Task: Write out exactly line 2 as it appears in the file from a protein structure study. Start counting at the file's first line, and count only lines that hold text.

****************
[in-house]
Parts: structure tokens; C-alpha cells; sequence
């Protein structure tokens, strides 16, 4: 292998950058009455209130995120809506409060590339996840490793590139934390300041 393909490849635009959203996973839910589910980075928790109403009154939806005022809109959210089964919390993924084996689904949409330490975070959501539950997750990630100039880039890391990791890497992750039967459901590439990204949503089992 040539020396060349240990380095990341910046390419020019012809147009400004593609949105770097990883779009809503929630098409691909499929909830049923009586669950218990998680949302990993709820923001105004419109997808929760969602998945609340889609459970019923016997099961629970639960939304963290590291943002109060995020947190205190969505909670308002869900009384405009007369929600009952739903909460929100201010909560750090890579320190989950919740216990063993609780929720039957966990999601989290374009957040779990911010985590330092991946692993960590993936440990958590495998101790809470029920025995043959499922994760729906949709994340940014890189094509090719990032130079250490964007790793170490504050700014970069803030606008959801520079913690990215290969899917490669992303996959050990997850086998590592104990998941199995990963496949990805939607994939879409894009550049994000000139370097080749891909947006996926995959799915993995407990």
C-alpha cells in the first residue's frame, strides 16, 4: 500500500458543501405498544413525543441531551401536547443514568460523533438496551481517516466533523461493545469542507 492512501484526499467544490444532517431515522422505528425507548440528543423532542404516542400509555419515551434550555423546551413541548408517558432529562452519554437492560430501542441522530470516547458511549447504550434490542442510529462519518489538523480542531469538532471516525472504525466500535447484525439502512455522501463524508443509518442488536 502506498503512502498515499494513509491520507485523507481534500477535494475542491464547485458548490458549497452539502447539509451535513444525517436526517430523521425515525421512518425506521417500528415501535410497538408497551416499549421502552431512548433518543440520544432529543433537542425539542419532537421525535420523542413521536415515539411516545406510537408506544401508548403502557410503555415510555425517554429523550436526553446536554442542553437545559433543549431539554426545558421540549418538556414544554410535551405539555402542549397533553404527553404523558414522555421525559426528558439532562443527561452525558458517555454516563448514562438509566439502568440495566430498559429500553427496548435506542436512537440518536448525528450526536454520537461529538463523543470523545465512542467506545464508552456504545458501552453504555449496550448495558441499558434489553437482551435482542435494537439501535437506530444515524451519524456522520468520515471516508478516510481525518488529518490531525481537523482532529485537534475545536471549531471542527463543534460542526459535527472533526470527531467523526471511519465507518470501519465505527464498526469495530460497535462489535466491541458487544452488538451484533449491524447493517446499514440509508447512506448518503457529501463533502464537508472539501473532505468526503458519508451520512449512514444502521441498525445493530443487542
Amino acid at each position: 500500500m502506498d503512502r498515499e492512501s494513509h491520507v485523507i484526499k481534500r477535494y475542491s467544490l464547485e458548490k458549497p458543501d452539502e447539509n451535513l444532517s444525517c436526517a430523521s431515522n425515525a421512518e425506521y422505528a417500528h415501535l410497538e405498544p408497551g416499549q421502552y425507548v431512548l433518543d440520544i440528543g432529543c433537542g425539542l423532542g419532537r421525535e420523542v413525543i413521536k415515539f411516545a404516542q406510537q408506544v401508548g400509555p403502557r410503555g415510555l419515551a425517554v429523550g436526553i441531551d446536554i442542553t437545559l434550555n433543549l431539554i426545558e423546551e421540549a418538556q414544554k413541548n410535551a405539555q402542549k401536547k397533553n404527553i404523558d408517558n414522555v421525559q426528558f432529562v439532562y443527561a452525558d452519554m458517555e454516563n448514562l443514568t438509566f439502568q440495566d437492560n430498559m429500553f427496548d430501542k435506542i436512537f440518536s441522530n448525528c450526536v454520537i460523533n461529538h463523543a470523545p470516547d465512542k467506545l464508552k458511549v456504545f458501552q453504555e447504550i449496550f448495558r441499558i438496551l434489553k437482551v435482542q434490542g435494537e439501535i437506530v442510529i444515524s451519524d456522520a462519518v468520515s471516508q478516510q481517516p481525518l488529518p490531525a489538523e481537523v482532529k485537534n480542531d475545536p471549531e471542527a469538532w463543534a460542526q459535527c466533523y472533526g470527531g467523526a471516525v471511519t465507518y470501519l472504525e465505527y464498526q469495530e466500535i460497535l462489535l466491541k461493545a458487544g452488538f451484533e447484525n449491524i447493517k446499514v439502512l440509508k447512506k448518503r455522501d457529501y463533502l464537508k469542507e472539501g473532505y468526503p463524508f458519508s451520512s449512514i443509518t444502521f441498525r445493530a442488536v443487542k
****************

Parts: structure tokens; C-alpha cells; sequence